Finally, the pro-talk faction of the United Liberation Front of Assam (ULFA) signed a tripartite peace deal with the Centre and the Assam government.
The key terms of the pact are:
For ULFA to:
- Renounce violence and disband their organization.
- Join the democratic process.
- Surrender weapons and camps.
For the government to:
- Address ULFA’s concerns regarding Assamese identity, culture, and land rights.
- A ₹1.5 lakh crore investment for Assam’s holistic development
- Following the principles applied for the 2023 delimitation exercise for future delimitation exercises in Assam
- The pact aims to restrict non-indigenous communities’ representation in the Assam Assembly and seeks exemptions from specific sections of the Citizenship Act of 1955.
What more can be done?
Resolving the issues related to the United Liberation Front of Asom (ULFA) cordially requires a comprehensive and multifaceted approach that addresses the root causes of the conflict.
- Since only the pro-talk faction of the front has signed the pact, the other faction still remains as an issue. The government should engage in sustained and inclusive dialogue with all relevant stakeholders, including both factions of ULFA.
- The socio-economic issues that fueled the insurgency should be addressed by implementing and expediting development projects in Assam.
- Devolving more administrative, political, and financial powers to the state government of Assam. This may involve reviewing the existing administrative structures and providing greater autonomy to address regional concerns.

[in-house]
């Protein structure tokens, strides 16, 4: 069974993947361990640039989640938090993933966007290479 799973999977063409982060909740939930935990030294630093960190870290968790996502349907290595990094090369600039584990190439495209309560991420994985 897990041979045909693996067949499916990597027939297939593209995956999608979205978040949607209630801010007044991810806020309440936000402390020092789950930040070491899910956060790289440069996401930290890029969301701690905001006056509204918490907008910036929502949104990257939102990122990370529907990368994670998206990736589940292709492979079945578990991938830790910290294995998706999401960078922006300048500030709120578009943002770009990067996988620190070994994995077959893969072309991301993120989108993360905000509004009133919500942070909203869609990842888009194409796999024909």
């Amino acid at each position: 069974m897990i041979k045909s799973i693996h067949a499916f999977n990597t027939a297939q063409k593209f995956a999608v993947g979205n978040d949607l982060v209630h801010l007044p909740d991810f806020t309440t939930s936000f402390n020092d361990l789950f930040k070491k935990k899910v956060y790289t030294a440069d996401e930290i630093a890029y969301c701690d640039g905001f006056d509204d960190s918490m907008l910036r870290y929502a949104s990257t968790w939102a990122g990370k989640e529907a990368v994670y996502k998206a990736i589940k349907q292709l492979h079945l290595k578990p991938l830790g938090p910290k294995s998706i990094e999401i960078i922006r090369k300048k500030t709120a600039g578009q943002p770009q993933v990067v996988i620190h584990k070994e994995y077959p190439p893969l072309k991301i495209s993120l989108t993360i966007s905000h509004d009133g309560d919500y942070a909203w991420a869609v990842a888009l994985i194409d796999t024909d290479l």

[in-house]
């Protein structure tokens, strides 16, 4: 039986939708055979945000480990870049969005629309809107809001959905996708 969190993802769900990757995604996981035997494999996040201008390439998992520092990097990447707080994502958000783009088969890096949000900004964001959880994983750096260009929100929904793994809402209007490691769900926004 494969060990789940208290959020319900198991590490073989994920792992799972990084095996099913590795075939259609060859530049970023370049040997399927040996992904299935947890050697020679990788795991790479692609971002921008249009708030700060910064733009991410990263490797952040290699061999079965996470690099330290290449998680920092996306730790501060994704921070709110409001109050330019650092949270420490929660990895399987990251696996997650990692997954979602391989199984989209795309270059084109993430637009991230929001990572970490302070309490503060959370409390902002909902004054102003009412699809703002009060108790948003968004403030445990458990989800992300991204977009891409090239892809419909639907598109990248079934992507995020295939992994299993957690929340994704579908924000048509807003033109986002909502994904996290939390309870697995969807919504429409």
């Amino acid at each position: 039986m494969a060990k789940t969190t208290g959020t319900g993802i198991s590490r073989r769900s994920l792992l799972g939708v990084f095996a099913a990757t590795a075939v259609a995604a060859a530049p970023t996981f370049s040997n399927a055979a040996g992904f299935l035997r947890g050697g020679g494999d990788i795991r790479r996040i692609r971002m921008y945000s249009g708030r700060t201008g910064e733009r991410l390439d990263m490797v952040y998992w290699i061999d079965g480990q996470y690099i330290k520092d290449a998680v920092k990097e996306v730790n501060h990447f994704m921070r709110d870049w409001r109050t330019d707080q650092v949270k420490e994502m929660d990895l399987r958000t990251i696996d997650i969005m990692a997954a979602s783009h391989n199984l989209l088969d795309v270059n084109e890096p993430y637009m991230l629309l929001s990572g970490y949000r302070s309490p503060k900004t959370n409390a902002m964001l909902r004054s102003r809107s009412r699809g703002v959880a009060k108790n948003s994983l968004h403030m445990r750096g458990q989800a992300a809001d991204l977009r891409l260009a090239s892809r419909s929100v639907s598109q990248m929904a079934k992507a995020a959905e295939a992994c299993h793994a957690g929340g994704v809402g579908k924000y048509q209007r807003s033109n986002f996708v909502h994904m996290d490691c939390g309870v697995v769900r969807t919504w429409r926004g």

- Protection of Assamese cultural, linguistic, and social identity. This could involve constitutional guarantees and legal provisions to safeguard the unique identity of the Assamese people.
- Rehabilitation programs for former militants, offering them opportunities for education, skill development, and integration into mainstream society. This approach has been successful in other conflict resolution processes.
- Ensuring that security operations are conducted in compliance with human rights standards. Investigation of any allegations of human rights abuses to build confidence and trust among the affected communities should be carried out.
- Offering conditional amnesty to former militants, provided they renounce violence and engage in the peace process. Develop a legal framework that allows for the rehabilitation and reintegration of those willing to return to mainstream society.
- A comprehensive review of the Assam Accord to address the political and constitutional status of Assam. This may involve constitutional amendments and legal reforms to address the specific demands of the region.
It’s important to note that achieving a peaceful resolution to the issues related to ULFA will require a sustained commitment from all parties involved. Flexibility, compromise, and a genuine understanding of the concerns and aspirations of the people of Assam are essential for building a lasting peace in the region.
There is a great chance for Assamese peace and growth because of the new peace agreement with ULFA. However, a long-lasting peace in the area can only be established by resolving underlying issues, promoting economic development, and guaranteeing social integration.
-Article by Swathi Satish